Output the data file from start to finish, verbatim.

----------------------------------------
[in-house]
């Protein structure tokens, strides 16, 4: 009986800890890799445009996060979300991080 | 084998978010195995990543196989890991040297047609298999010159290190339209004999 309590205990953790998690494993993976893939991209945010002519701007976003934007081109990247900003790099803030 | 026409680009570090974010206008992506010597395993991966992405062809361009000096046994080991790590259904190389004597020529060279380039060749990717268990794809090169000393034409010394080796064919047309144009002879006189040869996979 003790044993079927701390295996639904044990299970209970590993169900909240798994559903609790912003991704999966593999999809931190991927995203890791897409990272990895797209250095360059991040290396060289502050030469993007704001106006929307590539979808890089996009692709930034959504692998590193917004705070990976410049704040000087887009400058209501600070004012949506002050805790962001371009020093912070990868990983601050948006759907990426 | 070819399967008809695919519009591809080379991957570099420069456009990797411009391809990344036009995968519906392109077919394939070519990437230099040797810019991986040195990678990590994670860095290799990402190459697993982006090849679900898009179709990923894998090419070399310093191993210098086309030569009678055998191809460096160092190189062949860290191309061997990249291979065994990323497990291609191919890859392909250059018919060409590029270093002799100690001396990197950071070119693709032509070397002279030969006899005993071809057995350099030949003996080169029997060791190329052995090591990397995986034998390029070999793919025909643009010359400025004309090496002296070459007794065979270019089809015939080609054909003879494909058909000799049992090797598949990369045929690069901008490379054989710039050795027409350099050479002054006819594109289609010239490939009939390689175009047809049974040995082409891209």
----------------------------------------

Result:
[in-house]
């Protein structure tokens, strides 16, 4: 009986800890890799445009996060979300991080 | 084998978010195995990543196989890991040297047609298999010159290190339209004999 309590205990953790998690494993993976893939991209945010002519701007976003934007081109990247900003790099803030 | 026409680009570090974010206008992506010597395993991966992405062809361009000096046994080991790590259904190389004597020529060279380039060749990717268990794809090169000393034409010394080796064919047309144009002879006189040869996979 003790044993079927701390295996639904044990299970209970590993169900909240798994559903609790912003991704999966593999999809931190991927995203890791897409990272990895797209250095360059991040290396060289502050030469993007704001106006929307590539979808890089996009692709930034959504692998590193917004705070990976410049704040000087887009400058209501600070004012949506002050805790962001371009020093912070990868990983601050948006759907990426 | 070819399967008809695919519009591809080379991957570099420069456009990797411009391809990344036009995968519906392109077919394939070519990437230099040797810019991986040195990678990590994670860095290799990402190459697993982006090849679900898009179709990923894998090419070399310093191993210098086309030569009678055998191809460096160092190189062949860290191309061997990249291979065994990323497990291609191919890859392909250059018919060409590029270093002799100690001396990197950071070119693709032509070397002279030969006899005993071809057995350099030949003996080169029997060791190329052995090591990397995986034998390029070999793919025909643009010359400025004309090496002296070459007794065979270019089809015939080609054909003879494909058909000799049992090797598949990369045929690069901008490379054989710039050795027409350099050479002054006819594109289609010239490939009939390689175009047809049974040995082409891209």